The decline in agricultural growth and productivity in India is negatively affecting the lives of marginal farmers who comprise 75% of India’s population. Farmers face challenges such as limited access to alternative employment opportunities, declining incomes and lack of market access for their goods. 70% of India’s rural poor are at risk, living subsistence lifestyles without the ability to earn a sustainable livelihood for their families. Given such dire circumstances, alternative means of livelihoods can be very effective in providing an additional source of income and Under The Mango Tree provides just the solution.
Under The Mango Tree (UTMT) and its objective
UTMT is a social enterprise that promotes beekeeping to enhance incomes and improve livelihoods of marginal farmers in India. It utilizes the power of market forces to provide poor farmers with a profitable income stream by training them to use bees to diversify their revenue sources and by establishing market access for the honey produced. UTMT diversifies livelihoods by providing supportive and consistent beekeeping training sessions at the farmer’s homestead. Inherent in their model is not just a buy back arrangement for the honey and beeswax produced but a buyback at premium prices for the farmer due to organic certification. The all-natural honey collected retains its unique flavours influenced by flora nectar gathered by bees and is packaged and sold directly to consumers.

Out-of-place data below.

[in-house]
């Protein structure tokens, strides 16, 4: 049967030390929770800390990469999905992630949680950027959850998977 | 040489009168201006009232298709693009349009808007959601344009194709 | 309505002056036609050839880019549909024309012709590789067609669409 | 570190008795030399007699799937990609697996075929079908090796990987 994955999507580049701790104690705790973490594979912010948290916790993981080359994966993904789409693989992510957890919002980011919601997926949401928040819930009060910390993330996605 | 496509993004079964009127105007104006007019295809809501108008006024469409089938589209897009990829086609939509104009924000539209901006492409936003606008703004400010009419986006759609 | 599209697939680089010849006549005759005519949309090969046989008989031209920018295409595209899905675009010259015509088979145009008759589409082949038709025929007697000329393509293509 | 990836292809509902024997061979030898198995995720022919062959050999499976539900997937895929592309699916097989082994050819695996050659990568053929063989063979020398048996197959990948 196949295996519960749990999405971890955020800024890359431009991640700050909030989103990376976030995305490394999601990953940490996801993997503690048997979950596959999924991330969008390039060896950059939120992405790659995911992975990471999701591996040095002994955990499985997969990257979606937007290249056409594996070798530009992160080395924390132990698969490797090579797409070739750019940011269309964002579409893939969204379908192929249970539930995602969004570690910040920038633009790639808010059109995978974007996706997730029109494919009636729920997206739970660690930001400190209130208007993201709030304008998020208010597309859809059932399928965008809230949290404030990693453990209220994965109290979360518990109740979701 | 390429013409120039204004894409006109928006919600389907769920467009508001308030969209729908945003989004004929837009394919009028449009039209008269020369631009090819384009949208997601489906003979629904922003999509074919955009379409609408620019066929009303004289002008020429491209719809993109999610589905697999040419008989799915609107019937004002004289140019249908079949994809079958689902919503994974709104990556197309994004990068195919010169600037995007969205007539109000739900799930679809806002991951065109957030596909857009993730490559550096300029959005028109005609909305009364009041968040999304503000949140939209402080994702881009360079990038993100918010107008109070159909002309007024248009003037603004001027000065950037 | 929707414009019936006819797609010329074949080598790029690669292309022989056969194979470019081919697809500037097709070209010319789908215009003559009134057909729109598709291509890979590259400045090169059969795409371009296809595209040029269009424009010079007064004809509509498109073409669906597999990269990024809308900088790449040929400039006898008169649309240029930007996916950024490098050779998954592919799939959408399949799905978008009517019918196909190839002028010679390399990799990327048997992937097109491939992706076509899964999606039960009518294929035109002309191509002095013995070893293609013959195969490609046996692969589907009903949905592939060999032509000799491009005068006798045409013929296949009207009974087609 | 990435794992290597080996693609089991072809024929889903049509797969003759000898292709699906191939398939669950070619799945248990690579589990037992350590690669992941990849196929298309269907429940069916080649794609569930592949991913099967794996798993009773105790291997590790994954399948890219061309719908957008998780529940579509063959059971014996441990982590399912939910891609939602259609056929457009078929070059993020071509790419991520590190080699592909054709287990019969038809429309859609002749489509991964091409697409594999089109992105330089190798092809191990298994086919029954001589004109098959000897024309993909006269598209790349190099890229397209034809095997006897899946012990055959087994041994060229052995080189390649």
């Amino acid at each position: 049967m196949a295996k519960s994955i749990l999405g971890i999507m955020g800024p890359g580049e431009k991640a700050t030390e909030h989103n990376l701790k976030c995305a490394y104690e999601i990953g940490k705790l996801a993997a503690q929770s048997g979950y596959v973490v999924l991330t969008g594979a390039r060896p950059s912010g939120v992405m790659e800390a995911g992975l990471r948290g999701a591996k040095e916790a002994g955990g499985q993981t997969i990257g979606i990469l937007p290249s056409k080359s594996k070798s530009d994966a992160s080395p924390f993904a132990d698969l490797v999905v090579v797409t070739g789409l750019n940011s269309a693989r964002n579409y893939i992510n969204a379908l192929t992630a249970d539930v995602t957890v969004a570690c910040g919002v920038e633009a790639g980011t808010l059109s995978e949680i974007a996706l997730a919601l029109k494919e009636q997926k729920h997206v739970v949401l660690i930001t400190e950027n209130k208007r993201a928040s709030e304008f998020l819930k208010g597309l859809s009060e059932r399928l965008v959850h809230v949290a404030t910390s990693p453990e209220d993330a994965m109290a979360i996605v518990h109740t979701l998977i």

Besides providing farmers with a remunerative income through the creation of honey, bees play a crucial role in increasing agricultural productivity through cross-pollination. UTMT focuses exclusively on the indigenous bee, the Apis cerana indica, which is found in the natural surroundings of the areas it works in and is an excellent pollinator.